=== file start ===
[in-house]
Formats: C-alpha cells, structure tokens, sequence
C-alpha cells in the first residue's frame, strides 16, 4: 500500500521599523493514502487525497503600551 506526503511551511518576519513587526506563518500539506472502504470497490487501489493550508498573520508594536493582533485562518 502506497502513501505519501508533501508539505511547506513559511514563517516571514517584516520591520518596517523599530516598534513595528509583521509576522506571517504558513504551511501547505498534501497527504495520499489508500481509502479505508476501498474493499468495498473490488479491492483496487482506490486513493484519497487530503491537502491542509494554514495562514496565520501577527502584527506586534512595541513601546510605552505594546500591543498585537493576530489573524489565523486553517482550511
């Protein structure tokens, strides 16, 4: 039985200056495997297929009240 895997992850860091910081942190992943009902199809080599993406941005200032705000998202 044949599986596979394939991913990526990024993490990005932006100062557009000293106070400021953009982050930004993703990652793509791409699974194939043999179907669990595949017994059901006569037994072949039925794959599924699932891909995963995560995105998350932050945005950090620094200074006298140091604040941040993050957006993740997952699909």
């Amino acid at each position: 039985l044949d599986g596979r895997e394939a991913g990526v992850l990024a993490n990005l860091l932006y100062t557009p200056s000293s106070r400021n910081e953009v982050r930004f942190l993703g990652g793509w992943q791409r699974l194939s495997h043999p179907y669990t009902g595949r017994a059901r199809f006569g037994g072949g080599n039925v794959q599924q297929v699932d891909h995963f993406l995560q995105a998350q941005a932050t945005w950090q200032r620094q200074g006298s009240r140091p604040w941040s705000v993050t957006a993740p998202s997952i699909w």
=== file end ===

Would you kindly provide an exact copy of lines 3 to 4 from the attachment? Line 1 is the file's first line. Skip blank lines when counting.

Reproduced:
C-alpha cells in the first residue's frame, strides 16, 4: 500500500521599523493514502487525497503600551 506526503511551511518576519513587526506563518500539506472502504470497490487501489493550508498573520508594536493582533485562518 502506497502513501505519501508533501508539505511547506513559511514563517516571514517584516520591520518596517523599530516598534513595528509583521509576522506571517504558513504551511501547505498534501497527504495520499489508500481509502479505508476501498474493499468495498473490488479491492483496487482506490486513493484519497487530503491537502491542509494554514495562514496565520501577527502584527506586534512595541513601546510605552505594546500591543498585537493576530489573524489565523486553517482550511
């Protein structure tokens, strides 16, 4: 039985200056495997297929009240 895997992850860091910081942190992943009902199809080599993406941005200032705000998202 044949599986596979394939991913990526990024993490990005932006100062557009000293106070400021953009982050930004993703990652793509791409699974194939043999179907669990595949017994059901006569037994072949039925794959599924699932891909995963995560995105998350932050945005950090620094200074006298140091604040941040993050957006993740997952699909």